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Inaugural Meeting of the Concept Web Alliance

On May 7 – 8th, I attended the inaugural meeting of the Concept Web Alliance. CWA wants to enable interoperability between large triple stores like the Large Knowledge Collider (LarKC) and provide an Open Access mechanism for accessing the triple stores. This is great for the projects in life sciences as the semantic triple stores are becoming the de facto way to store data for gene expression and sequencing, biobanks, etc.

The CWA mission statement is:

”To enable an open collaborative environment to jointly address the challenges associated with high volume scholarly and professional data production, storage, interoperability and analyses for knowledge discovery.”

You can read the entire CWA declaration.

There were a number of representatives from the STM publishing world (Abel Packer from Bireme is a founding CWA member, Nature, Springer, SEED, The Scientist, Thomson Reuters) and I had some good conversations about the vision of the CWA in relation to STM publishers. All agree that the CWA is a much needed initiative but there are questions on how it can feed back into a revenue model. Most STM publishers don’t have triple stores that can be offered to the CWA endeavor. They publish the final result – research articles based on the triple stores.

But I see a few ways that publishers can benefit from working with the CWA:

1. The CWA can provide tools that link the data stores directly to the content of the research article. Search, data mining, and visualization tools can be created for publishers which would give their users new ways of interacting with the research article. Users can find the research articles that they really want and can dig into the underlying data even if the data is a massive data store. For the publisher, this can increase revenue by bringing more traffic, focused advertising campaigns, etc. CWA can provide these tools for a fee which would be used to sustain and further the CWA mission.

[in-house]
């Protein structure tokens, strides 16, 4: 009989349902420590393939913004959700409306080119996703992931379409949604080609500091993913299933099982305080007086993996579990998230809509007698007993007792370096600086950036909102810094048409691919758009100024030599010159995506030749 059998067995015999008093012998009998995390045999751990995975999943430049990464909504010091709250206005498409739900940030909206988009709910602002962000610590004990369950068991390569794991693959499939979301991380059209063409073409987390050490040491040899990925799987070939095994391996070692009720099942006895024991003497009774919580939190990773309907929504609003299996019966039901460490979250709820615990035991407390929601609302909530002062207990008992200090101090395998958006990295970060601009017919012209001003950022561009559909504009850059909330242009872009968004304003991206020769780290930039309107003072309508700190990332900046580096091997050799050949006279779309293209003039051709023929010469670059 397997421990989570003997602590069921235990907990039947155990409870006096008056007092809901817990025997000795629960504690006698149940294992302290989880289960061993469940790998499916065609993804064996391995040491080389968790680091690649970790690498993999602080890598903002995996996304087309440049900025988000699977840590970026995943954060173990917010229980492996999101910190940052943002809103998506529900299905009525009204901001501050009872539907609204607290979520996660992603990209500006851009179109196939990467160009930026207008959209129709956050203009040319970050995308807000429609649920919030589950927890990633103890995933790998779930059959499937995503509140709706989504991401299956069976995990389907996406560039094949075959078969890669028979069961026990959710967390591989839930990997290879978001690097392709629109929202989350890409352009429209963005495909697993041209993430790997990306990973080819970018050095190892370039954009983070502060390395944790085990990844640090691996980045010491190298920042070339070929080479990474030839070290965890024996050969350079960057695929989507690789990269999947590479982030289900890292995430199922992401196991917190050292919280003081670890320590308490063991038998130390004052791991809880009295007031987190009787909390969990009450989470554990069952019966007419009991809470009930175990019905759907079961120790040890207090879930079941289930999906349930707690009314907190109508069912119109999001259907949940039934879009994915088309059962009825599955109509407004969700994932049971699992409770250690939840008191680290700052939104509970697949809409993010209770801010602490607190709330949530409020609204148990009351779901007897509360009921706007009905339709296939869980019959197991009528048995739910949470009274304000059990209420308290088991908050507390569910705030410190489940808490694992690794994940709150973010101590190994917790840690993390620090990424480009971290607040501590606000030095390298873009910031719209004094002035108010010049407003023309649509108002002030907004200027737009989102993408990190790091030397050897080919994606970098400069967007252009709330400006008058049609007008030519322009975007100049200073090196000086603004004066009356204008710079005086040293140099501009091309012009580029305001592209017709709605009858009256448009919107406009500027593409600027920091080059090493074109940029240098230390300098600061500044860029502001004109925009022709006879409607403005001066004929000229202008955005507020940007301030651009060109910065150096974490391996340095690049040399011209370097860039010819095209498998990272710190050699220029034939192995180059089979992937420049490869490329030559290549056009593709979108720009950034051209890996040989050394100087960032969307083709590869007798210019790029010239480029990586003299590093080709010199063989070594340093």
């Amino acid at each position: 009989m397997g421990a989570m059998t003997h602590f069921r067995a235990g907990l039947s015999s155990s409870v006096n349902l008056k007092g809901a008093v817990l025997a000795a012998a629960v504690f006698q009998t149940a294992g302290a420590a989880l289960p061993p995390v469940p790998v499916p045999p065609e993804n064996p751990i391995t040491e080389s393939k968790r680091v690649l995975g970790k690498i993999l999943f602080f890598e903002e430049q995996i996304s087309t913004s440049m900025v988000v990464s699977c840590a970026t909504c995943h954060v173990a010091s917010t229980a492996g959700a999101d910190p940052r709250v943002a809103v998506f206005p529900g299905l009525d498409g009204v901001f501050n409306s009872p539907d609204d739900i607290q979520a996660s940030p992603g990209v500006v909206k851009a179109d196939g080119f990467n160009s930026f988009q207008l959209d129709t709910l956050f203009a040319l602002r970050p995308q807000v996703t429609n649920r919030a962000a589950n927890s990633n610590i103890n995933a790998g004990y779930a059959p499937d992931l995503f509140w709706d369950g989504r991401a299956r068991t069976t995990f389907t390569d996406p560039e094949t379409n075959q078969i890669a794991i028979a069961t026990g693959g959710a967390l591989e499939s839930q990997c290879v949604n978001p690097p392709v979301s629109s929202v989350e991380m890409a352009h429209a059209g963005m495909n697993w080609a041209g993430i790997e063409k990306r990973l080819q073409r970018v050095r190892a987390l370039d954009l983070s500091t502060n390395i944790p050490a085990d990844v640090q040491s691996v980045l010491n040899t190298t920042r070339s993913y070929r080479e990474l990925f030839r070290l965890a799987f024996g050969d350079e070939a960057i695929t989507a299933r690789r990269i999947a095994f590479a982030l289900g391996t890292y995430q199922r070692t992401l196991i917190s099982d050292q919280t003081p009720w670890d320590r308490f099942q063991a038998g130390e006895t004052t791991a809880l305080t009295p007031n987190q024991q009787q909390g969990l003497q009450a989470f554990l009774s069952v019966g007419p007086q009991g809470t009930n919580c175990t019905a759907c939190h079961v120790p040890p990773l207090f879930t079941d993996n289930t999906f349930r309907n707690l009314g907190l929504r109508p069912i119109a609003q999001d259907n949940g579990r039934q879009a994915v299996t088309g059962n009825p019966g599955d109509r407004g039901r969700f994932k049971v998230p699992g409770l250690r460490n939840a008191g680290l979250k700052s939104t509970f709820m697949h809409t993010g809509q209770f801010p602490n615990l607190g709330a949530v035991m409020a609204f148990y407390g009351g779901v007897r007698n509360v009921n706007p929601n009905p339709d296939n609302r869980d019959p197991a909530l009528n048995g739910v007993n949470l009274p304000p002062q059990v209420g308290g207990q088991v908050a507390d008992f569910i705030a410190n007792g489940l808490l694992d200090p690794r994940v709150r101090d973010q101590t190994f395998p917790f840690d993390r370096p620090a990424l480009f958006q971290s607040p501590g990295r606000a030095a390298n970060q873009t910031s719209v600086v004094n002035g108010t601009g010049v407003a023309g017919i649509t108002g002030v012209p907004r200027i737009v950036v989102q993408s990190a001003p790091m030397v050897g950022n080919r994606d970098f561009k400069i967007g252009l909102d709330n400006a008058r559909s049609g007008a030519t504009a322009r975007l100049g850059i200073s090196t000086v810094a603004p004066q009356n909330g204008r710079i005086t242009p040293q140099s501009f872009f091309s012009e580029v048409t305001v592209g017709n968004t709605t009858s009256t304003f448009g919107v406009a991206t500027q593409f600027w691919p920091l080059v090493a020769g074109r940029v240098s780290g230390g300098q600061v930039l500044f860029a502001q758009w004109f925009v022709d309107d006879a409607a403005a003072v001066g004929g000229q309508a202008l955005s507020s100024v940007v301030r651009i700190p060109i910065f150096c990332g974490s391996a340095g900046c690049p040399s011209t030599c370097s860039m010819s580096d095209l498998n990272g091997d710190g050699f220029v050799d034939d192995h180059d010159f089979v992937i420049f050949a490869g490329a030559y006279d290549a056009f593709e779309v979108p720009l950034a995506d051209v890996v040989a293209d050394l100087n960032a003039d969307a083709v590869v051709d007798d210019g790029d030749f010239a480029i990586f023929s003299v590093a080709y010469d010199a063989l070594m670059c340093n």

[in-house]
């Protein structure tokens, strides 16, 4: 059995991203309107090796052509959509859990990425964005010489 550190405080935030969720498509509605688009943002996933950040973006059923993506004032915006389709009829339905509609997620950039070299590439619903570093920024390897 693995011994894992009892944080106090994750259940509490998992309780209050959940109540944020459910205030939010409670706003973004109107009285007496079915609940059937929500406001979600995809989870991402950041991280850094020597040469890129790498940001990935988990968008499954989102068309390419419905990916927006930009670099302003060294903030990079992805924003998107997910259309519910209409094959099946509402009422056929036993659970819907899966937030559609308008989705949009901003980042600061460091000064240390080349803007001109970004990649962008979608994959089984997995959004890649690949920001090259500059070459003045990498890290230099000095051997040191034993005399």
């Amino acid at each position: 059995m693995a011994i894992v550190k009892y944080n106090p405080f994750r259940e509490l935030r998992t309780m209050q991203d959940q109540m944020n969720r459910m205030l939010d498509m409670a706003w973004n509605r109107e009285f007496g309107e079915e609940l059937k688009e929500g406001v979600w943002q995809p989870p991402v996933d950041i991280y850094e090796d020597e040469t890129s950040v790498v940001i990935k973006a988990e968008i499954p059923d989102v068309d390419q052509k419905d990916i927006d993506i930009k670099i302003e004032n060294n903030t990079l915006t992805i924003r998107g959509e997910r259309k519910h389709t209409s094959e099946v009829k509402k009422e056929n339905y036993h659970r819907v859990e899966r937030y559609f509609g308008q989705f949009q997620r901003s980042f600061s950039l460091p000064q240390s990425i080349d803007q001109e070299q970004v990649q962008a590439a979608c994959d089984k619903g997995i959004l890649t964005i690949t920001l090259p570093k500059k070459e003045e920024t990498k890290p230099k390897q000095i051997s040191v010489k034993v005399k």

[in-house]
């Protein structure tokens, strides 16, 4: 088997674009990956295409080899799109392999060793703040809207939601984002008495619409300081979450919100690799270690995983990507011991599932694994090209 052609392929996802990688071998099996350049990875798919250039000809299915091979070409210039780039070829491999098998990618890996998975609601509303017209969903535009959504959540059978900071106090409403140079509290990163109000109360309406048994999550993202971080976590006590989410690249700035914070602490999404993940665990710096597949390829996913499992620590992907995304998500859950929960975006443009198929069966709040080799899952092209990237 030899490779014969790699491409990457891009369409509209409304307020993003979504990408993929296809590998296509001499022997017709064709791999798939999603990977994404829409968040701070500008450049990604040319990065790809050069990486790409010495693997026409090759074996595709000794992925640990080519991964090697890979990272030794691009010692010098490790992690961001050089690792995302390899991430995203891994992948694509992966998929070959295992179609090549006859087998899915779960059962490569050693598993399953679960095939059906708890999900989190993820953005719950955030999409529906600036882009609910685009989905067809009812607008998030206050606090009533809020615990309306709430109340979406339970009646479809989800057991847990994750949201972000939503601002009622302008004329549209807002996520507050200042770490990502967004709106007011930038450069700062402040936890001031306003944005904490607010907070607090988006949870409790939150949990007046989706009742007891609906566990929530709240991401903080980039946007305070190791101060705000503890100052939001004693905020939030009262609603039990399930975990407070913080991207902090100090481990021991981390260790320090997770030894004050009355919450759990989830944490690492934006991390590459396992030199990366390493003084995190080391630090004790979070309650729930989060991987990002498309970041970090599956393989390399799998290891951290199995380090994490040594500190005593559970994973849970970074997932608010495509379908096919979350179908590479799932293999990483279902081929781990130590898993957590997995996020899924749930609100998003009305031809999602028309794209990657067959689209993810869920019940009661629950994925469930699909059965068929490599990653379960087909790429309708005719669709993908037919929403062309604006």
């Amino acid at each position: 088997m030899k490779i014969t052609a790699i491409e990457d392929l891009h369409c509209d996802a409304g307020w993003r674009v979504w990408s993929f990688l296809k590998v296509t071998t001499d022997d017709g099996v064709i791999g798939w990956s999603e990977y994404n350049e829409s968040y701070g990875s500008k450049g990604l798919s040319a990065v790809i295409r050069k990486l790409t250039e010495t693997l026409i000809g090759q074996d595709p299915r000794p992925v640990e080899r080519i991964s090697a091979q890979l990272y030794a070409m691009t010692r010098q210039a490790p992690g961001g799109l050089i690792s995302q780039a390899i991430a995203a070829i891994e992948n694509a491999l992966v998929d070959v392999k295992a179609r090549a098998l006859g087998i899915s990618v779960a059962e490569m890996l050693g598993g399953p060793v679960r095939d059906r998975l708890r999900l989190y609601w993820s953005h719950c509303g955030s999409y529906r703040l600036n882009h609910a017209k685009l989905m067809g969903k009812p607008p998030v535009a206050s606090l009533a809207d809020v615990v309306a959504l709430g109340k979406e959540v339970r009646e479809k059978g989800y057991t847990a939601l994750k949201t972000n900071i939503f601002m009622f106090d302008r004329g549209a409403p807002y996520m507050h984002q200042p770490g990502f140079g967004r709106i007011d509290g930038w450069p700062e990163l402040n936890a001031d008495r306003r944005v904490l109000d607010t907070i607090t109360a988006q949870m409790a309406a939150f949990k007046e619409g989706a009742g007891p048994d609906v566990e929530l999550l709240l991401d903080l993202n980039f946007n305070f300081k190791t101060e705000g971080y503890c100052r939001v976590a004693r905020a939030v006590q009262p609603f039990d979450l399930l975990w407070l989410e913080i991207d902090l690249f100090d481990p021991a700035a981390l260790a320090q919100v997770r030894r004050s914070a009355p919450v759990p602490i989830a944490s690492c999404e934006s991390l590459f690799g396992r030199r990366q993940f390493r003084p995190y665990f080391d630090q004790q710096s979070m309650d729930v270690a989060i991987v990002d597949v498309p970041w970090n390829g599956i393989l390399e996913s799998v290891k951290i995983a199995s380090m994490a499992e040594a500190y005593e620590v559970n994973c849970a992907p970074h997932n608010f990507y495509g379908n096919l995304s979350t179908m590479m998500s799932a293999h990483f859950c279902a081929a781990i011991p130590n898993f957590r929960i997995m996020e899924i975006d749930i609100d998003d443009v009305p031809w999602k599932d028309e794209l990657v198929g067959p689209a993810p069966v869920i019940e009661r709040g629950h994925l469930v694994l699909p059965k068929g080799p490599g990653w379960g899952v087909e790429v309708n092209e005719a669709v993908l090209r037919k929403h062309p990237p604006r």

2. The CWA can provide tools to automate semantic encoding of the research article. As an example, David Shotten has shown how this can be used by publishers by encoding a PLoS NTD article – see Adventures in Semantic Publishing: Exemplar Semantic Enhancements of a Research Article and has another paper titled ““Semantic Publishing: the coming revolution in scientific journal publishing” – preprint available here. Knewco also has some great technology in this space – check out their Concept Web.

3. Publishers can provide Open Data back to the CWA. Publishers could provide access to content tagged with RDFa for easier auto-machine discovery, allow access to the data from the supplemental information in the research article or provide triples generated from the content of the research article itself. PLoS is a bit ahead of the publishing curve as all of the PLoS journals run on the Ambra/Topaz platform which stores the content of the research articles as triples. We’re looking at ways to provide access to a subset of these triples (we would need to remove user information) through a SPARQL endpoint or other means of access. This would allow for direct access to the triples that could then be given back to the CWA.

What other ways can publishers interact with the CWA? The CWA wants to know how your organization can participate.

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